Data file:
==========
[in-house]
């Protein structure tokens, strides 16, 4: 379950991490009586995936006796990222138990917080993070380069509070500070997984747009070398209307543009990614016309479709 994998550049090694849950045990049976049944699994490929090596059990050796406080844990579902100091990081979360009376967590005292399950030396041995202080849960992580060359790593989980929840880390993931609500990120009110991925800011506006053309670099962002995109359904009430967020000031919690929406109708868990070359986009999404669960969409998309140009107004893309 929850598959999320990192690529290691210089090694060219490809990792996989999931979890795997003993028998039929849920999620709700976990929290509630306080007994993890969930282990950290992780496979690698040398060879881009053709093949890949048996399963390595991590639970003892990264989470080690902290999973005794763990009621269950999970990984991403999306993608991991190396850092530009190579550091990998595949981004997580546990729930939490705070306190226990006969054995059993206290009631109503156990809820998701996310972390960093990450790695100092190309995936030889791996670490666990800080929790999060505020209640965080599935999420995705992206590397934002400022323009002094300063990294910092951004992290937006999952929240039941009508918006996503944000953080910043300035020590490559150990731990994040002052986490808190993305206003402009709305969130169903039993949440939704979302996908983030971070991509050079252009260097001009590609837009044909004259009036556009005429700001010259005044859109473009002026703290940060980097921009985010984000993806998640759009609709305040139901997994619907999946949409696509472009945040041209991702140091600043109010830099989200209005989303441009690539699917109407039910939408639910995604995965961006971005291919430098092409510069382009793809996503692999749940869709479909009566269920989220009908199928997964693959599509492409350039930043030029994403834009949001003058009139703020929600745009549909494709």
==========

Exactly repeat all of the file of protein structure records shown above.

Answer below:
[in-house]
């Protein structure tokens, strides 16, 4: 379950991490009586995936006796990222138990917080993070380069509070500070997984747009070398209307543009990614016309479709 994998550049090694849950045990049976049944699994490929090596059990050796406080844990579902100091990081979360009376967590005292399950030396041995202080849960992580060359790593989980929840880390993931609500990120009110991925800011506006053309670099962002995109359904009430967020000031919690929406109708868990070359986009999404669960969409998309140009107004893309 929850598959999320990192690529290691210089090694060219490809990792996989999931979890795997003993028998039929849920999620709700976990929290509630306080007994993890969930282990950290992780496979690698040398060879881009053709093949890949048996399963390595991590639970003892990264989470080690902290999973005794763990009621269950999970990984991403999306993608991991190396850092530009190579550091990998595949981004997580546990729930939490705070306190226990006969054995059993206290009631109503156990809820998701996310972390960093990450790695100092190309995936030889791996670490666990800080929790999060505020209640965080599935999420995705992206590397934002400022323009002094300063990294910092951004992290937006999952929240039941009508918006996503944000953080910043300035020590490559150990731990994040002052986490808190993305206003402009709305969130169903039993949440939704979302996908983030971070991509050079252009260097001009590609837009044909004259009036556009005429700001010259005044859109473009002026703290940060980097921009985010984000993806998640759009609709305040139901997994619907999946949409696509472009945040041209991702140091600043109010830099989200209005989303441009690539699917109407039910939408639910995604995965961006971005291919430098092409510069382009793809996503692999749940869709479909009566269920989220009908199928997964693959599509492409350039930043030029994403834009949001003058009139703020929600745009549909494709």